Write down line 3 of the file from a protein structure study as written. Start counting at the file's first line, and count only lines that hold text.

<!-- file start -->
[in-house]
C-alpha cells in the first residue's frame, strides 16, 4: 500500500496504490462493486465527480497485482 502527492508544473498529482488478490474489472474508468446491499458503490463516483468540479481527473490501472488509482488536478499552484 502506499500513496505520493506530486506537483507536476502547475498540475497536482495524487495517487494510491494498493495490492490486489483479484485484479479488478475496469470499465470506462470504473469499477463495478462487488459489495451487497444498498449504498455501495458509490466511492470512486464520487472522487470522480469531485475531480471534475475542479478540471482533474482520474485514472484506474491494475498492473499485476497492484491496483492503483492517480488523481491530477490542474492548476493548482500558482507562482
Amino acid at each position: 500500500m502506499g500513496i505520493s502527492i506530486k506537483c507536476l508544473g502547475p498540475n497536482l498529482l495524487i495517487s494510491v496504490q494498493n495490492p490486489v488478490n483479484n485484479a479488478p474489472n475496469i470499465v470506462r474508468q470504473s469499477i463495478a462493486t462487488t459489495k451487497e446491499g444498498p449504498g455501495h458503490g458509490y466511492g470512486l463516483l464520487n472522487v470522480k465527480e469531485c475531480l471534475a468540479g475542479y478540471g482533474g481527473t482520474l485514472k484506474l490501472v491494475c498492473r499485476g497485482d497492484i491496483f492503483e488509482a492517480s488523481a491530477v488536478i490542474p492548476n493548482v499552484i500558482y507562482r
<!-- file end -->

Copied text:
Amino acid at each position: 500500500m502506499g500513496i505520493s502527492i506530486k506537483c507536476l508544473g502547475p498540475n497536482l498529482l495524487i495517487s494510491v496504490q494498493n495490492p490486489v488478490n483479484n485484479a479488478p474489472n475496469i470499465v470506462r474508468q470504473s469499477i463495478a462493486t462487488t459489495k451487497e446491499g444498498p449504498g455501495h458503490g458509490y466511492g470512486l463516483l464520487n472522487v470522480k465527480e469531485c475531480l471534475a468540479g475542479y478540471g482533474g481527473t482520474l485514472k484506474l490501472v491494475c498492473r499485476g497485482d497492484i491496483f492503483e488509482a492517480s488523481a491530477v488536478i490542474p492548476n493548482v499552484i500558482y507562482r